Netflixable Series? Norwegian “Post Mortem: No One Dies in Skarnes” doesn’t hit the Dark Comedy mark

How much should one give away about “Post Mortem,” this six episode Norwegian series set in a funeral home and a nursing home in Skarne, a little town where the running gag — among cops and morticians alike — is that “no one ever dies in Skarnes?”

Saying “It’s ‘Six Feet Under’ meets ‘True Blood'” is stretching things a tad. Because it’s just not as interesting or engrossing or darkly funny as either. But yes, there’s a character who turns up as a corpse in the opening scene, and then wakes up, just after a coroner has joked “We declare Live Hallangen (the undead woman’s name) open for business!”

As Live (Kathrine Thorborg Johansen) does not sputter the Norwegian word for “BRAINS!” upon awakening after that first incision, we guess “Oh, vampire,” even though the script tries ever-so-hard to hide the obvious.

Live doesn’t know how she showed up, stiff as a board, in a field outside of town. The cops (Kim Fairchild and André Sørum) do nothing to disavow the local joke that Skarnes would be “the best place to commit a murder because” of the lazy” police.

The chief, Judith, fusses over “natural causes” and dismisses every suggestion otherwise because of “budgetary” considerations involved in an autopsy. When Live turns out to not be dead, Judith offers her most heartfelt apology.

“In our defense, you looked really dead!”

Reinert, her subordinate, frets over who they call to get the body. Because this isn’t “NCIS,” Judith scolds. There’s no calling an ambulance (money). Reinert is reluctant to summon the only funeral parlor in town. Because he recognizes Live. She’s the daughter of old Arvid (Terje Strømdahl) and sister of fellow mortician Odd (Elias Holmen Sørensen). That would be an awful way to give her family this terrible news.

It’s just that the old man takes it well. Or well enough. It’s Live’s awakening on the autopsy table that chills him to the core. What does he know?

And whatever Judith says, Reinert’s sure some crime was committed that put Live out in the middle of a field, seemingly dead. As Live gets a few flashes of her memory back, the long process of piecing together what happened begins, and the series settles into her finding clues, evading detection and adjusting to her new hyper-sensitive hearing and her ability to see veins pulsing beneath the pale Norwegian skin of pale Norwegian necks.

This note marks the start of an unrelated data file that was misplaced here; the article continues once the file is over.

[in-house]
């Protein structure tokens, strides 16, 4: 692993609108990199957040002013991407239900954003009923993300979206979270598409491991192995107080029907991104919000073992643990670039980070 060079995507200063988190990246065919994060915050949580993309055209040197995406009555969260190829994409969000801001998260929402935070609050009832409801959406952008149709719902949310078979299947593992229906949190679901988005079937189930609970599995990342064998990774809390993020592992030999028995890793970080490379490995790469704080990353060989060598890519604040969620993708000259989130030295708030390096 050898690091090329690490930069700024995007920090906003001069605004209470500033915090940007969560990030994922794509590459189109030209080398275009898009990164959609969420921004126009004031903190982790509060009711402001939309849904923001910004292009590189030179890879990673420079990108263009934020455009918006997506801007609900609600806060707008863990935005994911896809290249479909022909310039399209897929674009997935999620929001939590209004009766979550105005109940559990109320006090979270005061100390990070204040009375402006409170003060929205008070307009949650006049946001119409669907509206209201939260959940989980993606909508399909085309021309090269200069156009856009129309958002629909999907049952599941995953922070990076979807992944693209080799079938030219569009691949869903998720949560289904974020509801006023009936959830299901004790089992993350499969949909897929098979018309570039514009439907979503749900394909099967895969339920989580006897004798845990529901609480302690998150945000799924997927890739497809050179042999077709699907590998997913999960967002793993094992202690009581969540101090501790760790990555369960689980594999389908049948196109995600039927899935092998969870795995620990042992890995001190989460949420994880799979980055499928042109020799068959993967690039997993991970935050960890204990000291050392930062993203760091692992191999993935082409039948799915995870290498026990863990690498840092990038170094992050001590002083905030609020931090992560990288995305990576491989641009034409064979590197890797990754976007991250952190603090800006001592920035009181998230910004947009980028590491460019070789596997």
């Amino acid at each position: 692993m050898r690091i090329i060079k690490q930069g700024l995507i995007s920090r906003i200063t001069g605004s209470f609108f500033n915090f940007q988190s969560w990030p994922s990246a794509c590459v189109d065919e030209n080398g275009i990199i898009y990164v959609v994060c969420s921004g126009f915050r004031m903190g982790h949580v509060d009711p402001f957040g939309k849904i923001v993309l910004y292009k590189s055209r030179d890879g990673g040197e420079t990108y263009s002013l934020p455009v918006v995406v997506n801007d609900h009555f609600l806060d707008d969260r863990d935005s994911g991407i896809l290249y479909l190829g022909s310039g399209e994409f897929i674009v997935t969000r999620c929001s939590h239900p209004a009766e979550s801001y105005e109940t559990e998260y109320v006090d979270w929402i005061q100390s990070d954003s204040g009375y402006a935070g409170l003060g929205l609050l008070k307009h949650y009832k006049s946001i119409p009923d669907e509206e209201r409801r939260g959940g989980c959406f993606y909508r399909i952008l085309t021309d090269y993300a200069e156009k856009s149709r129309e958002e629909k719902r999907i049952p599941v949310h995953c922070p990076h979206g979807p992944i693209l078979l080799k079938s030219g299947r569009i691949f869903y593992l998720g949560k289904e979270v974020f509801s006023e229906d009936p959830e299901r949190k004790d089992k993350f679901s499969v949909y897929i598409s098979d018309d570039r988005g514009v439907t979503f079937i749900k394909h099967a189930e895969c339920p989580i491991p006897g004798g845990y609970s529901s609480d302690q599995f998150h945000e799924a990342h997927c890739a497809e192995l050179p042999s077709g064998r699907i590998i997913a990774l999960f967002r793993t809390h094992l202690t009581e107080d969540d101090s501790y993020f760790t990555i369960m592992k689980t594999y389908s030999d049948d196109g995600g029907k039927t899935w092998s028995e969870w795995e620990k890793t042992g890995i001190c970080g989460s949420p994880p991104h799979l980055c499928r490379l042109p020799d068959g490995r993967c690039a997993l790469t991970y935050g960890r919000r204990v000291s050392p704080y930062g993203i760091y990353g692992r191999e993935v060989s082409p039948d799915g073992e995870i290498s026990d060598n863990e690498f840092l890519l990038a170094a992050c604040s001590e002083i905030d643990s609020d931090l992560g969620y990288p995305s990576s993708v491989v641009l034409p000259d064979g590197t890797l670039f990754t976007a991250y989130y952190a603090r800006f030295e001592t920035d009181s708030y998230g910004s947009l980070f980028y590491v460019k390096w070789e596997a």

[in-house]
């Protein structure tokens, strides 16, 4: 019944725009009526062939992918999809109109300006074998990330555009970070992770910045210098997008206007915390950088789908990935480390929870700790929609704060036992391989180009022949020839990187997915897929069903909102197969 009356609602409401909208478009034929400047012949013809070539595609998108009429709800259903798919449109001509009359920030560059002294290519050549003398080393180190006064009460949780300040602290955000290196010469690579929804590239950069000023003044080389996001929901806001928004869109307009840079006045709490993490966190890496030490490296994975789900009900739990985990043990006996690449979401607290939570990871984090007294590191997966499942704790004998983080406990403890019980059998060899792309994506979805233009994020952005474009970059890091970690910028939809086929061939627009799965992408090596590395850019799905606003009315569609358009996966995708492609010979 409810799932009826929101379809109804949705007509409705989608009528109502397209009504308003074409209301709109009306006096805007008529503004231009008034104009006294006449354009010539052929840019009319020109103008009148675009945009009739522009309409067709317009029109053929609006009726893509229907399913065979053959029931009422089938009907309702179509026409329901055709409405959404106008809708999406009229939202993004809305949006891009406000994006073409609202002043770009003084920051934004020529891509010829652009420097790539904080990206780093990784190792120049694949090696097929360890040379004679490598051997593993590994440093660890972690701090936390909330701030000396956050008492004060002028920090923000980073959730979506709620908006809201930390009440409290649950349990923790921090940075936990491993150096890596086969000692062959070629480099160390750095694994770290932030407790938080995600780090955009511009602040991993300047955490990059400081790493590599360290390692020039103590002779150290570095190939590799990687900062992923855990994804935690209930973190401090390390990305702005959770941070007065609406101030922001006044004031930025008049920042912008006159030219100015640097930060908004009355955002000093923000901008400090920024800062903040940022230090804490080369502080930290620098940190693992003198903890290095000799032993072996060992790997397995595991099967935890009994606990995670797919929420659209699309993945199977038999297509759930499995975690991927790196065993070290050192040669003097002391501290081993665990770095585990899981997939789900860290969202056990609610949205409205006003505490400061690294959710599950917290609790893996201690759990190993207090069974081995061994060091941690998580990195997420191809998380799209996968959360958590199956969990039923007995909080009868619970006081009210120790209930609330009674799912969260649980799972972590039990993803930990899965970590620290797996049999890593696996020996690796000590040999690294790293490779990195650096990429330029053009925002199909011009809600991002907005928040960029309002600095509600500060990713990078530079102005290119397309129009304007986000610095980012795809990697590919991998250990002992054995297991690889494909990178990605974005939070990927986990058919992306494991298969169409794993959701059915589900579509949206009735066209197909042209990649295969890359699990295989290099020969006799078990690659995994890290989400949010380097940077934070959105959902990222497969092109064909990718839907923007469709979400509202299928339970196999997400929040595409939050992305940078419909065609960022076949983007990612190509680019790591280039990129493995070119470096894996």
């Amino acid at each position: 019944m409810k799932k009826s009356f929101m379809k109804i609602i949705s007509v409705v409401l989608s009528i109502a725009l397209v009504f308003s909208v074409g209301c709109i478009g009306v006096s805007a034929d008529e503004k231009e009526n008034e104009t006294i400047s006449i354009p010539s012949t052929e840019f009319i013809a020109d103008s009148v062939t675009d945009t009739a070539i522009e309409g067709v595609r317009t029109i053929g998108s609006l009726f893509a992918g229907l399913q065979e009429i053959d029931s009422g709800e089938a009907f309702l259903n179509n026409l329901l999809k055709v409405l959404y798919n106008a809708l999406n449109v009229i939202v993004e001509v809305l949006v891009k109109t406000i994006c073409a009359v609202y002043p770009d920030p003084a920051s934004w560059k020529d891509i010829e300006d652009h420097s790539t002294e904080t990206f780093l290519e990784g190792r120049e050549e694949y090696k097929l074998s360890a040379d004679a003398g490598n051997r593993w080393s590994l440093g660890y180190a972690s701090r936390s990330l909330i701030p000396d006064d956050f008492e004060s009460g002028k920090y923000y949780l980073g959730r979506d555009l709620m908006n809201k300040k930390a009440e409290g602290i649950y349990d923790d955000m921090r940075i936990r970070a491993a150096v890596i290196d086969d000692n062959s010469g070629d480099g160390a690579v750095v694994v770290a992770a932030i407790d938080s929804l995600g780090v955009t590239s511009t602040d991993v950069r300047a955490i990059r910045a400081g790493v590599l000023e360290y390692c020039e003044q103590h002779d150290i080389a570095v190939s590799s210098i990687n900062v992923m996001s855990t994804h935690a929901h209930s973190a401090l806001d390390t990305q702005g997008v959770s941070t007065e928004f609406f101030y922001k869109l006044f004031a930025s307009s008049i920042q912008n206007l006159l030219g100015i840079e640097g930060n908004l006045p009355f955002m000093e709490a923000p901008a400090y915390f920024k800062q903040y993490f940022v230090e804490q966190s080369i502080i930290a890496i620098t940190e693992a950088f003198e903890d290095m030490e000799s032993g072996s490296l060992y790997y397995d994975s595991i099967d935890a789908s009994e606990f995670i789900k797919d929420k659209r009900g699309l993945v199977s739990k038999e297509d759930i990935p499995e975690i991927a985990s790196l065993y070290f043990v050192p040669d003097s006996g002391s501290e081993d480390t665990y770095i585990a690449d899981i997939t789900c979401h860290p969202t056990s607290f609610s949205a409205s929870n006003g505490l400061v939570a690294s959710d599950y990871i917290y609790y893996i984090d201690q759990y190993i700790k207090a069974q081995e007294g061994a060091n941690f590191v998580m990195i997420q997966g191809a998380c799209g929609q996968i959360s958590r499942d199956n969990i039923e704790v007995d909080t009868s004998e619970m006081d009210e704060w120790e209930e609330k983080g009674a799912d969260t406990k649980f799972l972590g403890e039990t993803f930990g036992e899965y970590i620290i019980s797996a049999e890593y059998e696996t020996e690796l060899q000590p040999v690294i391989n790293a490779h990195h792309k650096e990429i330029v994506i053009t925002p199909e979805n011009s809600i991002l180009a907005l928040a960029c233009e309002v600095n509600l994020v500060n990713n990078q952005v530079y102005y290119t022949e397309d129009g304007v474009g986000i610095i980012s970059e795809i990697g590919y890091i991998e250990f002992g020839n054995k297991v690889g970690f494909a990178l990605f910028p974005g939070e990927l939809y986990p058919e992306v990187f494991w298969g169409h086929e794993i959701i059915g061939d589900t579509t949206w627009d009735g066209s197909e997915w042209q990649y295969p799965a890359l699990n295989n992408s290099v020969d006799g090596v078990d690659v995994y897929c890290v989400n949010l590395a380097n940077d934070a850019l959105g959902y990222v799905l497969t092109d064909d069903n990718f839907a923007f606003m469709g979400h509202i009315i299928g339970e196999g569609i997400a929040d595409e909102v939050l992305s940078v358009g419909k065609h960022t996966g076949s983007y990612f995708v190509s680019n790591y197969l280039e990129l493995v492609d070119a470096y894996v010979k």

Did I mention Live works in a nursing home? With her sister-in-law, Rose (Sara Khorami)? Who’s trying to have a baby with Odd?

Petter Holmsen’s series peaks with that first episode, and I’d go so far as to say that it peaks in the first couple of scenes in that episode. Everything that follows is about the tedium of a small town where “nobody dies,” the struggles of keeping a funeral parlor in the black when there simply aren’t enough corpses to turn to cash and Live’s efforts to either adapt to her new life cravings, or fight them off, and keep “lazy” cop Reinert from figuring out what’s really going on here.

The best moment for me with the obvious financially-strapped glee that the morose, broke Arvid lets show when he gets that first phone call from the police.

Johansen makes an affecting lead, trying to play cagey and cracking under the strain at the same time. And Sørensen has his moments as a guy wrestling with a funeral business that stretches back five generations — to 1914 — and yet has only survived due to a Trump level cooking of the books and dodging of debts.

Yes, there are political jokes (in Norwegian, with English subtitles, or dubbed into English).

The problem is that the dark humor isn’t humorous enough and the darkness too light to hold interest on its own. The series empties its clip in the opening episode, and little that follows reloads it.

Rating: TV-MA, violence, profanity

Cast: Kathrine Thorborg Johansen, Elias Holmen Sørensen, André Sørum, Kim Fairchild, Sara Khorami and Terje Strømdahl

Credits: Created by Petter Holmsen. A Netflix release.

Running time: six episodes @:44 each

About Roger Moore

Movie Critic, formerly with McClatchy-Tribune News Service, Orlando Sentinel, published in Spin Magazine, The World and now published here, Orlando Magazine, Autoweek Magazine
This entry was posted in Reviews, previews, profiles and movie news. Bookmark the permalink.